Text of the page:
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Silicon Sports | 26/03/2017

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All Work, All Play Recap

All Work, All Play

SPOILERS!

Firstly I just want to thank all whom caught up with some of the Silicon Sports team for the pre-drinks! It’s always a pleasure to see familiar faces and some new ones for events such as these.

All work, All play is an ESL supported project which predominately covered Season 9 Intel Extreme Masters for League of Legends.

From the start we were greeted with a game of the new Archon mode in StarCraft 2’s upcoming expansion Legacy of the Void. The teams consisted of Huk and Qxc versus InControl and Puck. Was definitely an interesting watch, with InControl and Puck taking out the game as Protoss. Puck noted during the post-match interview that they decided to have one individual manage the macro and the other manage the micro/battles. I think we’ll see some interesting game play moving forward with the new mode for StarCraft 2.

Queue the documentary. As expected we were greeted with a montage mainly pertaining to the uprising in popularity of eSports, with Michal “Carmac” Blicharz’s IEM 2014 Katowice introduction following. We were then presented with a back story of Carmac’s history with hosting his own Unreal Tournament competitions at home, and his rise from being an eSports critic in his journalist days and then finally his invitation to become the managing director of the ESL. We were then treated to some interviews from well-known ESL personalities with various views on how they started and their thoughts on the ESL and eSports in general.

All Work, All Play

The main bulk and the remainder of the documentary focused heavily (if not only) on the IEM Season 9 for League of Legends, where we were given a brief overview of the tournament arrangements from its beginnings for Season 9 and the ultimate end in Katowice for the finals, with what it would take from each region to reach.

First we were provided a high level overview of the League of Legends map and how the game operates, with footage shown of xPeke’s infamous nexus backdoor, which was explained in very high detail with it being reiterated that it was an extremely memorable moment in League of Legends history, if not eSports history.

We then changed gears to the team house overviews, first with fnatic and interviews from rekkles and even xPeke’s mother. It wouldn’t be an eSports documentary without Korea featuring. We were given a brief history lesson regarding Korea’s eSports scene and were then given interviews and an overview of GE Tigers. Next up was Cloud 9 and Team Solo Mid featuring various player interviews and insight from Cloud9’s manager/owner Jack Etienne. The American aspect was given a lot of screen time, which came as no surprise with an American film maker at the helm.

All Work, All Play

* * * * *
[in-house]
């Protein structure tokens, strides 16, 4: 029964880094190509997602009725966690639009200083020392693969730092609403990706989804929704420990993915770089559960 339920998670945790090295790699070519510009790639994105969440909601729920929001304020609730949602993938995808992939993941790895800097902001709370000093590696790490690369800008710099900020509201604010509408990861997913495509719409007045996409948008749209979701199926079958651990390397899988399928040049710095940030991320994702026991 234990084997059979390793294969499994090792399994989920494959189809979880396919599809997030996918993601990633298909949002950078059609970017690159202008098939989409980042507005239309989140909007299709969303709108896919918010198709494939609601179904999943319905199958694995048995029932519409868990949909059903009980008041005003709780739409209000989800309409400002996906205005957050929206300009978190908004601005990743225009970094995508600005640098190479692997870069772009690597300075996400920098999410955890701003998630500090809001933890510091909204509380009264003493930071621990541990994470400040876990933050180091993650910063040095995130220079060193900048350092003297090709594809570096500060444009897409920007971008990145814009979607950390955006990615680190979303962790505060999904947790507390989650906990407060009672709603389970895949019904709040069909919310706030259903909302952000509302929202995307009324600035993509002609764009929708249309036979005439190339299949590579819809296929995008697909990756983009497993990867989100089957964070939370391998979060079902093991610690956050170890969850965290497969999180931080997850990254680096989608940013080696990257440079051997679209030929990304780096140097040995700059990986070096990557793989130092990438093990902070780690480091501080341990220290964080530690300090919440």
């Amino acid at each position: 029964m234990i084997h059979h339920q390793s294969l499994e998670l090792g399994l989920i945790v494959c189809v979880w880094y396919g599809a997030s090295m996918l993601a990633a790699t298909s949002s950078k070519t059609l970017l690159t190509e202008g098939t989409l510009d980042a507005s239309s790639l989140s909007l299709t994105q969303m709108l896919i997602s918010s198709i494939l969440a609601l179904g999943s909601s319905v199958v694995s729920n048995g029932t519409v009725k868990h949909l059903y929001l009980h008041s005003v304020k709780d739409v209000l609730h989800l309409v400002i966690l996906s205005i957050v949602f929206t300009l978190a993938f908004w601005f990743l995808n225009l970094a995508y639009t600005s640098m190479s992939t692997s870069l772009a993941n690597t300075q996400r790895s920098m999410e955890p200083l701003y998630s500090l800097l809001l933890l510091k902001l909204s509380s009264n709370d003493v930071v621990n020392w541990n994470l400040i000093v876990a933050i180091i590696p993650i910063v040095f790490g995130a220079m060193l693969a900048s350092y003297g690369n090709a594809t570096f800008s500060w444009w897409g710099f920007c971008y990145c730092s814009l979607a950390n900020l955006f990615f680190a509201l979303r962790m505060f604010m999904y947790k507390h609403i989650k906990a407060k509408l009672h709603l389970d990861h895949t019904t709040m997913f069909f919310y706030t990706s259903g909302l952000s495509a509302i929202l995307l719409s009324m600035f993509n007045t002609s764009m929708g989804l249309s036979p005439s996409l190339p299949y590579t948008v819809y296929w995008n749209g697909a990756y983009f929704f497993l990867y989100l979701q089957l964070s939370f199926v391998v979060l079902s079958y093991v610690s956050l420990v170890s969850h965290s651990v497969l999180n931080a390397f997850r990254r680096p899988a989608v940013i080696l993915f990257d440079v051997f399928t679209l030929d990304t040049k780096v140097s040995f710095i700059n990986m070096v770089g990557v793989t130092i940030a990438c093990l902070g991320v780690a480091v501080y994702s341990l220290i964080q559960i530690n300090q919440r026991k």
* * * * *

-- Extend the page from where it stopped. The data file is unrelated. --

We then shifted back to IEM Season 9 being hosted in San Jose and further commentary and insight from Carmac regarding how critical it was for ESL to get a foot in the door in America and that the San Jose tournament needed to be successful. Queue coverage focusing predominately on both American teams Cloud 9 and TSM and their progress, as well as rekkles time in Alliance.

Lastly, it came to the Katowice finals, with insight to the set up process and the sheer amount of work put in by the ESL team and Carmac’s realisation that he had helped shaped such a massive and successful eSports tournament.

As noted earlier, the focus remained on the two American teams, and reaching the ultimate end that was Team Solo Mid being crowned the IEM Champions for Season 9.

All Work, All Play

There was a brief Q&A session with Carmac, the film director of All Work, All Play Patrick Creadon, Will “meteos” Hartman and Cloud 9 owner Jack Etienne.

The questions were a bit bland, and it seemed as though Patrick wanted to grab his 15 minutes of fame and spoke heavily for the roughly thirty minute Q&A session.

In a nutshell

I guess I was expecting a bit of an overview based documentary for people not “in” the scene, but it honestly came off more of an advertisement for League of Legends and eSports in America. I’m not saying this is a bad thing, but felt as though it could have been a bit less bias and a bit broader.

The other thing that really annoyed me was other than the new Archon mode featured at the start, StarCraft 2 was mentioned when relevant throughout the film and I believe Hearthstone once, but Counter-Strike and Dota 2 didn’t get a single mention or screen time. We saw the ESL One Katowice stage for the Counter-Strike event & queue some cuts of the teams, but no game play, no overview.

All Work, All Play

That said, I’m the first to tell you I’m not a League of Legend fan, so I might be a bit critical and biased towards the documentary, I guess I was expecting a broader documentary featuring more than one game.

If you have the opportunity to see the second screening, I highly recommend it regardless of my recap, I hope they release it online once the screenings have completed so it’ll reach a greater audience.

– effektd